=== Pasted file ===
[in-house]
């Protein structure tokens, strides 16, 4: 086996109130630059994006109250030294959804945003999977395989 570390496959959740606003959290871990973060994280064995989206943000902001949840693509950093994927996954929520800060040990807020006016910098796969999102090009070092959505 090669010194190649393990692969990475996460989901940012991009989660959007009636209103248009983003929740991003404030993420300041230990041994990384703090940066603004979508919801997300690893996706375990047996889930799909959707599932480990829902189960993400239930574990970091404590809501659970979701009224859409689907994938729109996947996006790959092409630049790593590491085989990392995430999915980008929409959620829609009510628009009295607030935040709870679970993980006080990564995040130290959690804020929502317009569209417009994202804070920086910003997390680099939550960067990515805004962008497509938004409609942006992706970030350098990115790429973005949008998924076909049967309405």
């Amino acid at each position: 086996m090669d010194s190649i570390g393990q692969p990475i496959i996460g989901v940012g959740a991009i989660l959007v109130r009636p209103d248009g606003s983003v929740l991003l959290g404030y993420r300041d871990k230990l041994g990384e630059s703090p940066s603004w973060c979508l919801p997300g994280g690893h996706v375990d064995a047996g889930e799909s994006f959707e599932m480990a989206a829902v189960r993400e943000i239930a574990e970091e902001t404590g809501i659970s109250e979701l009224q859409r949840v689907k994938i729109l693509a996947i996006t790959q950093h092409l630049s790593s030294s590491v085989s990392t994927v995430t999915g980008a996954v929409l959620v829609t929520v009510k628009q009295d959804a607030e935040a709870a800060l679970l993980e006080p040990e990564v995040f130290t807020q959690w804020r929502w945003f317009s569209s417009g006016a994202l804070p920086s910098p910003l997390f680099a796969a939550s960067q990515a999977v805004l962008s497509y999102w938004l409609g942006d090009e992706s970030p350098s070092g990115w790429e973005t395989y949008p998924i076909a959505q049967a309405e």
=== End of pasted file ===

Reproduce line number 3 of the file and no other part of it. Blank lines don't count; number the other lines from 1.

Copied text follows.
């Amino acid at each position: 086996m090669d010194s190649i570390g393990q692969p990475i496959i996460g989901v940012g959740a991009i989660l959007v109130r009636p209103d248009g606003s983003v929740l991003l959290g404030y993420r300041d871990k230990l041994g990384e630059s703090p940066s603004w973060c979508l919801p997300g994280g690893h996706v375990d064995a047996g889930e799909s994006f959707e599932m480990a989206a829902v189960r993400e943000i239930a574990e970091e902001t404590g809501i659970s109250e979701l009224q859409r949840v689907k994938i729109l693509a996947i996006t790959q950093h092409l630049s790593s030294s590491v085989s990392t994927v995430t999915g980008a996954v929409l959620v829609t929520v009510k628009q009295d959804a607030e935040a709870a800060l679970l993980e006080p040990e990564v995040f130290t807020q959690w804020r929502w945003f317009s569209s417009g006016a994202l804070p920086s910098p910003l997390f680099a796969a939550s960067q990515a999977v805004l962008s497509y999102w938004l409609g942006d090009e992706s970030p350098s070092g990115w790429e973005t395989y949008p998924i076909a959505q049967a309405e």